How to Avoid Personal Loan Scams

Lidia Staron, author at OpenLoans
Lidia Staron   Head of Content
Personal Finance
I enjoy navigating people through important financial decisions.

Personal loan scams are easy to fall for if you aren't careful.

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Personal loans are an incredibly helpful financial tool when used appropriately. It can help you consolidate debt, especially if you have high-interest credit card debt. It can also help you find cash for any financial emergency. Unfortunately, there are a lot of people who like to prey on consumers who are looking for access to funds through credit. Personal loan scams are a dime a dozen, nowadays. In fact, according to the Federal Trade Commission, nearly $1 trillion was lost due to loan scams and fraud in 2017. To avoid becoming a victim of online personal loan scams, we've compiled a list of warning signs you should watch out for.

What Are Personal Loan Scams?

A personal loan scam takes advantage of people who are in need of money by tricking them into giving the "lender" whatever money they do have. So, how does this happen? Well, once the fake lender approves the loan, he or she promises to send the money once the borrower pays a fee. They may call it an origination fee, a loan insurance fee, or small collateral for the loan. The amount could be as low as $50 or go as high as several thousand dollars. The amount will usually depend on the amount of money being borrowed. Of course, once the borrower pays the fee, the lender disappears, never to be heard from again.

Remember, “advance fee loans” where you are required to pay money in order to borrow money are illegal. Legitimate lenders will never ask you to pay a fee in exchange for a loan. Also, it doesn’t really make financial sense to spend money in order to get money back.

Take note that not all fraudsters are out to get your money. Some use these scams in order to get something far more valuable – your personal information for identity theft.

How to Avoid Online Personal Loan Scams?

If you want to make sure that your lender is legit, you can look out for the following red flags:

No Credit Check Required

Reputable lenders will always look into your credit history or other financial information in order to determine whether you will be able to pay back the loan. If a lender tells you that they don't need to check your credit in order to approve your loan, you should be very wary. Scammers are not interested in learning whether you can pay off your loan because they're more interested in getting your money or personal information. To protect yourself, read up on all the requirements of a loan application. If it looks too good to be true, it probably is. For those with poor credit, don’t be disheartened. There are reputable lenders who provide personal loans for people with bad credit. While the rates and fees may not be as low as you’d like them to be, they’re better than getting scammed.

Upfront Fees

One of the most common warning signs that a lender is not legit is the requirement of a fee in exchange for guaranteed approval. Once you pay the fee, the scammer disappears, and you're left wondering where the loan money is. As we've already mentioned, a lender promising to loan money in exchange for a fee is not a legitimate one as the act is considered illegal.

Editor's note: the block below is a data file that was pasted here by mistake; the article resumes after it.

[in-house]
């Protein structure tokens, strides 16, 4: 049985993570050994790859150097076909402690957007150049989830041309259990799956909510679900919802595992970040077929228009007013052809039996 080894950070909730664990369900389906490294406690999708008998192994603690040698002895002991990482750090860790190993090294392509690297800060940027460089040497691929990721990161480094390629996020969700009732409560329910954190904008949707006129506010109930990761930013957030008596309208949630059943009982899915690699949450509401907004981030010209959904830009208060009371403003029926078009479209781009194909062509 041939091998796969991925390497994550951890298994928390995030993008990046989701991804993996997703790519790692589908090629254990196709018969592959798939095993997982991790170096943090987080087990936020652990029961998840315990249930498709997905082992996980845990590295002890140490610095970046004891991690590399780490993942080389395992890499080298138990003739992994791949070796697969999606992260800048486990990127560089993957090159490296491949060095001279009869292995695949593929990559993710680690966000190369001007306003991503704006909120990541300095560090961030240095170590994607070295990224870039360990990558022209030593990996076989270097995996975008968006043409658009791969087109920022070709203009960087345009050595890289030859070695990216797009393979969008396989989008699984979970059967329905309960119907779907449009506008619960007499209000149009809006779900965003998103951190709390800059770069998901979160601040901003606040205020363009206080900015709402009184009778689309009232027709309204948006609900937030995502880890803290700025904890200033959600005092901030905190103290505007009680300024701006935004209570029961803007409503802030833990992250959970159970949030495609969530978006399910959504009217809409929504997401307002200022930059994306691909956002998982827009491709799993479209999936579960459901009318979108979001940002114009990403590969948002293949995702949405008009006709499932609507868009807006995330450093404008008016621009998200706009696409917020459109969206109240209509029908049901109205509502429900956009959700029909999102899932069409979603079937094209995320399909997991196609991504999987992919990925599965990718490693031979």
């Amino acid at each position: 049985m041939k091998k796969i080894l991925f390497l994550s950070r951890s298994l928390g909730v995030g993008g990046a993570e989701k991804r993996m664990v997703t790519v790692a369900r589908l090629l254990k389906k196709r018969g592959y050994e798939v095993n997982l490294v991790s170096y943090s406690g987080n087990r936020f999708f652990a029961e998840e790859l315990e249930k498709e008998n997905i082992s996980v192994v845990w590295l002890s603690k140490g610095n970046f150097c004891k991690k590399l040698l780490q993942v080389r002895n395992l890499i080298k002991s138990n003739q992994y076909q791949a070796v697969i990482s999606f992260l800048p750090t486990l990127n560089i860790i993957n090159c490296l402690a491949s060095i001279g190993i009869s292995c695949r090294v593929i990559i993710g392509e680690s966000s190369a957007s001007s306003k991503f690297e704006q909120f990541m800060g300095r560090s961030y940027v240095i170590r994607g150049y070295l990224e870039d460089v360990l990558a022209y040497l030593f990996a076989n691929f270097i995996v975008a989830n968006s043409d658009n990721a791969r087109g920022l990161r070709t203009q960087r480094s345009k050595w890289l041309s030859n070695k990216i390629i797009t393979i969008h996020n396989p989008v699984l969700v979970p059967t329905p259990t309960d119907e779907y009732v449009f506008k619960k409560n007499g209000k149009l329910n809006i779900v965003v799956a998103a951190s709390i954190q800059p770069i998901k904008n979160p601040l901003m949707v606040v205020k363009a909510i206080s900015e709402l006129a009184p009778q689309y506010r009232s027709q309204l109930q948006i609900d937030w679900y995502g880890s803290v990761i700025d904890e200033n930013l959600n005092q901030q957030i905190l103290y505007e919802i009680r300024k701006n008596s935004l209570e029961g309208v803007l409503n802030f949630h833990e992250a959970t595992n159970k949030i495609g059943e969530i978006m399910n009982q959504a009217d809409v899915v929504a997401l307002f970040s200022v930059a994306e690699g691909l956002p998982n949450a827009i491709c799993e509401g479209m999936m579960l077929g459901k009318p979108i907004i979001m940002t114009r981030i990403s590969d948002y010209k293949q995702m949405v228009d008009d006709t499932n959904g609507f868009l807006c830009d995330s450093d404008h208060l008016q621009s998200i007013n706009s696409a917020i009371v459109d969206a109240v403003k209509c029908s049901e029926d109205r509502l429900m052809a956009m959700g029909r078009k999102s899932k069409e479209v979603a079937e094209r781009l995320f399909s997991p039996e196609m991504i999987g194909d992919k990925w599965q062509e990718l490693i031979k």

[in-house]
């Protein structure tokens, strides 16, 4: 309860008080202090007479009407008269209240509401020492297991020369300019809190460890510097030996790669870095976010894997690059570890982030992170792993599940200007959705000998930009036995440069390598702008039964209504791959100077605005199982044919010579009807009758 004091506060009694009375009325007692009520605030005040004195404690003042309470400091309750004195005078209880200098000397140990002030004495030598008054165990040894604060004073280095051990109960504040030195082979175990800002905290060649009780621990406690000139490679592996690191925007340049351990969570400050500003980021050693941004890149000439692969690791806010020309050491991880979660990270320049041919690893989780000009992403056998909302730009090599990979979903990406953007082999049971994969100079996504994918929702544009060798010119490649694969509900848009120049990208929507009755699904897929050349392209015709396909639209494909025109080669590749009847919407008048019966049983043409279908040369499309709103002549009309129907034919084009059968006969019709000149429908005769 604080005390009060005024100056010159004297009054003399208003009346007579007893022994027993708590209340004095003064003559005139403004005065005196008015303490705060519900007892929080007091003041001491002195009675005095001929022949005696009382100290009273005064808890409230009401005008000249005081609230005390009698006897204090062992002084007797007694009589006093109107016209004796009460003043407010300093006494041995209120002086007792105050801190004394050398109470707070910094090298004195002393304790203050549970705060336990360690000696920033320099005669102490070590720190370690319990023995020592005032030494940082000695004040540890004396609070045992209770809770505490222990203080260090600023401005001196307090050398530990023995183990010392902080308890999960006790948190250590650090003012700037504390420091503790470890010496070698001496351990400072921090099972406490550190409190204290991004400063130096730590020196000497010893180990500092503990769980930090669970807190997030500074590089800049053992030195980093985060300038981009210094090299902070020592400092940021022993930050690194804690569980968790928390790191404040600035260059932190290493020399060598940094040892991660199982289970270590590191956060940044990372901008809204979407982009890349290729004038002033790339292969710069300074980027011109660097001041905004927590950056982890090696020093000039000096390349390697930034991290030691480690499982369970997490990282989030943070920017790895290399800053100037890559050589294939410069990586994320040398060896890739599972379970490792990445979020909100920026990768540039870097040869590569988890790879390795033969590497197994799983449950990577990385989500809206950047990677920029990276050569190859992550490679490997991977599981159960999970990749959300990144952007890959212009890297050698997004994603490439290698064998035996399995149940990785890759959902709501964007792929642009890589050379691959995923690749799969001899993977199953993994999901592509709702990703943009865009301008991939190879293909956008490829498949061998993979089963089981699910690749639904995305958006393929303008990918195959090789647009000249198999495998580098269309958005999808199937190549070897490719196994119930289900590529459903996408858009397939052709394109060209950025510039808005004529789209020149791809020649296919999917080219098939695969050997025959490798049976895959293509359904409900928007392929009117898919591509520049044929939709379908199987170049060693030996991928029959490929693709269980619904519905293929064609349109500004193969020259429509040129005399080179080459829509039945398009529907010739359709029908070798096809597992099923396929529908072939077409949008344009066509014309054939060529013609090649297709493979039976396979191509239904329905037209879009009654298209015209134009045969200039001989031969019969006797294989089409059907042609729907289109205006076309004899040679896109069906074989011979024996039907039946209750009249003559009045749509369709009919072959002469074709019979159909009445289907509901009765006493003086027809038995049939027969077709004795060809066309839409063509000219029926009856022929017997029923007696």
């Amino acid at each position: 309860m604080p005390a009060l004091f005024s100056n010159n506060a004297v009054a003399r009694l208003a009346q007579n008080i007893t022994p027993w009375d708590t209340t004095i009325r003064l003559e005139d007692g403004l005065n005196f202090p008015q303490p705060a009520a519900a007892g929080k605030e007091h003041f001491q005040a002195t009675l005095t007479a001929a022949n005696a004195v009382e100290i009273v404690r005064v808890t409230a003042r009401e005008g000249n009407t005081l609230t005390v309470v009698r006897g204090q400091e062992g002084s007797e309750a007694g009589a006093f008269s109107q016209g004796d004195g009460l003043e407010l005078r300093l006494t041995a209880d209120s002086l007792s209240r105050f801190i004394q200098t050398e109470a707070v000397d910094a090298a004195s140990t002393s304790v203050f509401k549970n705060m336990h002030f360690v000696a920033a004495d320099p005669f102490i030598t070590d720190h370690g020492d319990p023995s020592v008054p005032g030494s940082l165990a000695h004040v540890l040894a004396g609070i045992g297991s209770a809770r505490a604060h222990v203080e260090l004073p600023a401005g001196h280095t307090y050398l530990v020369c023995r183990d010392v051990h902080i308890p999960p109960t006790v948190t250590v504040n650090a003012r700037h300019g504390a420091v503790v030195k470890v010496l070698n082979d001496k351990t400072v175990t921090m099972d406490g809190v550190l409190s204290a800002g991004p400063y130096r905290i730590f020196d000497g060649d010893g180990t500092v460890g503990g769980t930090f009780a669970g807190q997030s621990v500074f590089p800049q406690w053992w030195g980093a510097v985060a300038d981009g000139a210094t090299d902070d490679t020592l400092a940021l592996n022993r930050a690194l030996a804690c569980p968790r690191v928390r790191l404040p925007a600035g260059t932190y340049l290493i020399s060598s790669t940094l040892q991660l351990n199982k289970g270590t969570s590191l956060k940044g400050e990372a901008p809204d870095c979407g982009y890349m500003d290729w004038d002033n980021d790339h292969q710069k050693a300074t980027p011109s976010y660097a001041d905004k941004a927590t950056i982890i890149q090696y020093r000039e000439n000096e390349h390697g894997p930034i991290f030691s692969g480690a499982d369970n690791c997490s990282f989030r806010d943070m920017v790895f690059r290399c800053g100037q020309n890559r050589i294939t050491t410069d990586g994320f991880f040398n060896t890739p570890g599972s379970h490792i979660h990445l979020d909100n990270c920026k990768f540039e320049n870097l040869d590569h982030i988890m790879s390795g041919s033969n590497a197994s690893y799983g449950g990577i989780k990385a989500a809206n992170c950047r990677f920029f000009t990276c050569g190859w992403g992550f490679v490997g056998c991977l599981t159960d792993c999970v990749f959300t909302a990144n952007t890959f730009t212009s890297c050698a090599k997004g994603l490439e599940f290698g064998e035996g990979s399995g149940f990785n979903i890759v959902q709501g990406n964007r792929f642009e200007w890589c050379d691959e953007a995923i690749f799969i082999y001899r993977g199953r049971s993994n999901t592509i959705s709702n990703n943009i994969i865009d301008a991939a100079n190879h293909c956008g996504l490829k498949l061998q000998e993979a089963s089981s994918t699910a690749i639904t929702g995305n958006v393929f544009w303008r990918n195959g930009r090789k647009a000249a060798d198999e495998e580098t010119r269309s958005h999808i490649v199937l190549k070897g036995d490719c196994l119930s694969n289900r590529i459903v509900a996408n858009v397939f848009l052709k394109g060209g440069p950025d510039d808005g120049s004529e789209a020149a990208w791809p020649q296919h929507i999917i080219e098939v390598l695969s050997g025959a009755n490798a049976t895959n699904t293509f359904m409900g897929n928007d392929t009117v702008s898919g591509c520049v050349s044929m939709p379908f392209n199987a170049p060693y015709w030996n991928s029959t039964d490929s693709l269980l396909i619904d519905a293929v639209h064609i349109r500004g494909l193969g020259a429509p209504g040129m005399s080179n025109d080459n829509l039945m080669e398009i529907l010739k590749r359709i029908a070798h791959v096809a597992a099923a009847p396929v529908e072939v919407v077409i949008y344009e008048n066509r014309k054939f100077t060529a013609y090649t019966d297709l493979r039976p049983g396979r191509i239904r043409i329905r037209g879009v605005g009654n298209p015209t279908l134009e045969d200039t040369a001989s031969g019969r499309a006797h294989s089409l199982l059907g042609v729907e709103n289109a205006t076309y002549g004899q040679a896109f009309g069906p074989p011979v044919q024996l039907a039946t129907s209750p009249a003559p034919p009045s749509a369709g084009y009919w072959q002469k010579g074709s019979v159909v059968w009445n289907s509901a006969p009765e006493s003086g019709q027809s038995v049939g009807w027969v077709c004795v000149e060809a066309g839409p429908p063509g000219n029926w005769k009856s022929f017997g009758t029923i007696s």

Aside from asking for an upfront fee, another red flag is the payment method the lender uses. The US has very strict mail fraud laws. As a result, scammers don’t like receiving payments through the mail. They also avoid having the payment made via credit card or personal check. If the “lender” asks for payment to be wired to them, then you should also be wary.

The Lender Is Not Registered in Your State

All personal loan lenders are required by law to register for a license in the states they do business in. When checking out a lender, make sure that your state is on their list.  Even if they’re licensed in other states but not yours, you should avoid entertaining their offers. It may be that a scammer is using the company’s name to defraud people. To avoid this, you should verify their license in your state attorney general’s office.

Incomplete Loan Offer

All lenders are required by the Truth in Lending Act to provide borrowers with the complete loan terms which include the final cost of the loan (principal and interest) before they sign the papers. If your loan offer has missing details, it could be a scam. In addition, loan offers that contain spelling, or grammatical errors could be a scam as well.

The Lender Gives You a Deadline

Scammers create a sense of urgency in order to manipulate borrowers. If a lender tells you that their special offer is going to expire soon, it’s likely a scam. A legitimate personal lender offers fixed rates depending on your credit, not on when you apply for the loan. They definitely do not put pressure on you so that you make your decision hastily.

Guaranteed Approval

Guaranteed loans are the stuff of dreams. No serious lender will give out personal loans without checking your credit history or other financial information. They may not give out a loan without ensuring you can pay it back. Scammers use this to lure borrowers into taking a bite and then tricking them into paying an upfront fee.

How to Find Personal Loans That Are Not Scams?

Spotting a personal loan scam is easy once you know what to look out for. Most of the time, if something is too good to be true or feels off, then just steer clear. There are plenty of reputable personal loan lenders for you to choose from. To figure out which lenders are real and which ones are fake, make sure:

  1. the lender is easy to contact
  2. the lender has a secure website
  3. the lender runs a credit check
  4. the loan terms are clearly written
  5. there are no upfront fees
  6. reviews and ratings are available online
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